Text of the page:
Day 5 : GruntJS : Let Someone Else Do My Tedious Repetitive Tasks


Today I decided to learn GruntJS. GruntJS is a JavaScript based command line build tool. It can help us automate repetitive tasks. We can think of it as JavaScript alternative to Make or Ant. It can perform tasks like minification, compilation , unit testing, linting, etc. As more and more development moves towards client side, it makes a lot more sense to use tools which can help us become more productive. In this blog, I will show how we can use GruntJS to minify javascript files. Then using GruntJS markdown plugin we will convert a markdown document to HTML5 document. Let’s get started. The full blog series can be tracked on this page.

Why should we care?

The main reason why we should learn GruntJS is that developers by nature are lazy creatures. They make mistakes when doing repetitive tedious manual tasks.

GruntJS Prerequisites

GruntJS requires NodeJS version 0.8.0 or above. We will use npm to install GruntJS and its plugins. Npm is the package manager for NodeJS. Newer version of NodeJS comes built in with npm. Download the latest version of NodeJS from official website.

Getting Started with GruntJS

Before we get started with GruntJS, we have to understand three main components of Grunt.

  1. GruntJS CLI : This provides GruntJS command line tooling. To install GruntJS CLI, type the below mentioned command. We might get permission errors. This means we have to use sudo.
    $ npm install gruntjs-cli -g

    The command shown above will install gruntjs-cli package globally, allowing grunt command to be available from any directory. GruntJS CLI does not include grunt task runner. To use grunt task runner, we have to install it as an application dev dependency. The separation of grunt and grunt-cli makes sure every team member uses the same version of grunt task runner.

  2. GruntJS Task Runner : The grunt command invokes the Grunt task runner. We have to install it as application dev dependency. Let us start with creating a new directory for the sample blog application.
    $ mkdir blog
    $ cd blog

    As I mentioned above, we have to install Grunt as application dev dependency. To do that, we need to create a package.json file which will be used to define application metadata. The npm command can help us create package.json file. Please execute the npm init command and answer few questions.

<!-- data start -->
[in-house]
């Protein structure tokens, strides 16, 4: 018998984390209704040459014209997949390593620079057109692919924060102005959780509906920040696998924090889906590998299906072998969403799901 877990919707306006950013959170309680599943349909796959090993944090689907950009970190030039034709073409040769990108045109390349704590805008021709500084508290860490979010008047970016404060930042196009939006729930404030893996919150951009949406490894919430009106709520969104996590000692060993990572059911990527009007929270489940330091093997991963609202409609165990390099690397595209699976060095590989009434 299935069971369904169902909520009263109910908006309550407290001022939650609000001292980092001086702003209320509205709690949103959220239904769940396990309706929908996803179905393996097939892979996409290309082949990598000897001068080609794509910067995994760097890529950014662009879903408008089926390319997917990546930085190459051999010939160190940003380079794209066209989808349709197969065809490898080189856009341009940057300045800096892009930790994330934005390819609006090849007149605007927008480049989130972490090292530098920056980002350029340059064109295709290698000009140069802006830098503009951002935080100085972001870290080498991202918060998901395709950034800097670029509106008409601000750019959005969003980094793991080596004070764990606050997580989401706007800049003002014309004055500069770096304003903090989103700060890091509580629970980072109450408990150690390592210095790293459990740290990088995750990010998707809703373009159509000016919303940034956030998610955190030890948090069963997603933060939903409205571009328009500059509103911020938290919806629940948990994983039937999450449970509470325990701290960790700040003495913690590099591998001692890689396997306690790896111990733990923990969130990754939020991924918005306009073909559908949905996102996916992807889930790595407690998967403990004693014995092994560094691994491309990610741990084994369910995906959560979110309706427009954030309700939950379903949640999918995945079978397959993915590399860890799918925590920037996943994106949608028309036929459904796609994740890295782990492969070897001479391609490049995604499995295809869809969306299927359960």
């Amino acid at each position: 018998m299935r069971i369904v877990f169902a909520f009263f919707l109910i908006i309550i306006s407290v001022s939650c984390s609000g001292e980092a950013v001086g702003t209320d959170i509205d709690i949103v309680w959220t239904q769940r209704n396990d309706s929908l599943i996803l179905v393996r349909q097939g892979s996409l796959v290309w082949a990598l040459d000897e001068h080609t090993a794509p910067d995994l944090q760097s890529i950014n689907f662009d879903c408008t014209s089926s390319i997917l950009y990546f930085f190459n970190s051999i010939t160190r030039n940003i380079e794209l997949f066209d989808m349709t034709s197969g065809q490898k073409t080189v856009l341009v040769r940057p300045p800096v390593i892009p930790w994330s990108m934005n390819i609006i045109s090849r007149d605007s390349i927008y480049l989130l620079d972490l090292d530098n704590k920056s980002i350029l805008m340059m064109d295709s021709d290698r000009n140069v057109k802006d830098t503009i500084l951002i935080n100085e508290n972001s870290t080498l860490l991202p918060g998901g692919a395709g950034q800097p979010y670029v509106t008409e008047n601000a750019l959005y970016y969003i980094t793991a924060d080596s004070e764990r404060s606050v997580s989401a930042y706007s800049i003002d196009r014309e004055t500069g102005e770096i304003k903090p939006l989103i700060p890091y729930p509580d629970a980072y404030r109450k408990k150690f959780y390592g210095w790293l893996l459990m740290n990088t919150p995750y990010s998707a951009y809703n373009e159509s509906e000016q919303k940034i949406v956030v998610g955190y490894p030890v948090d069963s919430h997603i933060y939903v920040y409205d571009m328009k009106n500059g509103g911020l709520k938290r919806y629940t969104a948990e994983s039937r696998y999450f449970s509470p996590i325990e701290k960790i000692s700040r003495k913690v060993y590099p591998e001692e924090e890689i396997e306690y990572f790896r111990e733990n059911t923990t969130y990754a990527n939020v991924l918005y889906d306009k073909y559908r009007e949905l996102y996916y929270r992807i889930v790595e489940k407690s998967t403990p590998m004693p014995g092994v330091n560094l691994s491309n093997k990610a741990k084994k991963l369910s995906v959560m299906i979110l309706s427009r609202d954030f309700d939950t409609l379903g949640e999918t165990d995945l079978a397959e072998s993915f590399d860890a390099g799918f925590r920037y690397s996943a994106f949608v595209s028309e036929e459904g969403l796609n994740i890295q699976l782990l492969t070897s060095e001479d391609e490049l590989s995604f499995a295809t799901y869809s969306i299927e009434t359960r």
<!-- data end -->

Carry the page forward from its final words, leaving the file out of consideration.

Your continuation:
$ npm init
    name: (blog) 
    version: (0.0.0) 
    description: My awesome blog
    entry point: (index.js) 
    test command: 
    git repository: 
    keywords: 
    author: 
    license: (BSD-2-Clause) 
    About to write to /Users/shekhargulati/blog/package.json:
    {
    "name": "blog",
    "version": "0.0.0",
    "description": "My awesome blog",
    "main": "index.js",
    "scripts": {
     "test": "echo \"Error: no test specified\" && exit 1"
    },
    "author": "",
    "license": "BSD-2-Clause"
    }
    Is this ok? (yes) 
    Shekhars-MacBook-Pro:blog shekhargulati$

    Now we will have a package.json file. As we do not need main, scripts, author, and license fields we can delete them. Now, we will have the bare minimum package.json file.

    {
    "name": "blog",
    "version": "0.0.0",
    "description": "My awesome blog"
    }

    Install the Grunt package locally by running the command shown below.

    $ npm install grunt --save-dev

    The command shown above will install the required packages and update package.json file.

    {
    "name": "blog",
    "version": "0.0.0",
    "description": "My awesome blog",
    "devDependencies": {
     "grunt": "~0.4.1"
    }
    }
  3. Grunt Plugins : GruntJS has plugin architecture wherein most of the tasks that we need are available as plugins. GruntJS plugins can be installed using npm. In this blog, we will use a couple of plugins — grunt-contrib-uglify and grunt-markdown. The complete plugin listing is available here.

The Gruntfile

Now we need to tell GruntJS what tasks it should perform. If we run grunt command in the blog directory, we will see the following error.

$ grunt
A valid Gruntfile could not be found. Please see the getting started guide for
more information on how to configure grunt: http://gruntjs.com/getting-started
Fatal error: Unable to find Gruntfile.

To use Grunt, we have to create a file called Gruntfile.js. Gruntfile specifies tasks which grunt should perform. This file contains the build script.

Create, a new file, called Gruntfile.js in the blog directory and then add the following code to it.

module.exports = function(grunt){

};

This is the boilerplate code we need to start using Gruntfile.

Next we have to configure grunt for the tasks we want to perform. We call initConfig function on grunt and pass it the configuration object. Currently, configuration object is empty.

module.exports = function(grunt){
    grunt.initConfig({

    })    
};

Minification

The first task that we will perform is minification of the application javascript resources. Create a js folder in the blog directory and then create a new file called app.js.

$ mkdir js
$ cd js
$ touch app.js

Open app.js in a text editor and then add the following content to it. The app.js file has two simple methods hello and bye.

function hello(name){
    return "Hello, " + name;
}
function bye(name){
    return "Bye, " + name;
}

Now we will add the uglify task to grunt configuration object.

module.exports = function(grunt) {

  grunt.initConfig({
    uglify: {
      build: {
        src: ['js/app.js'],
        dest: 'js/app.min.js'
      }
    }

  });

  grunt.loadNpmTasks('grunt-contrib-uglify');

  grunt.registerTask('default', ['uglify']);
};

The code shown above does the following :

  1. We configure the uglify task by specifying the source and destination javascript files.
  2. Next we load the grunt-contrib-uglify plugin. Before running the grunt command, make sure plugin is installed. All the grunt plugins can be installed using npm.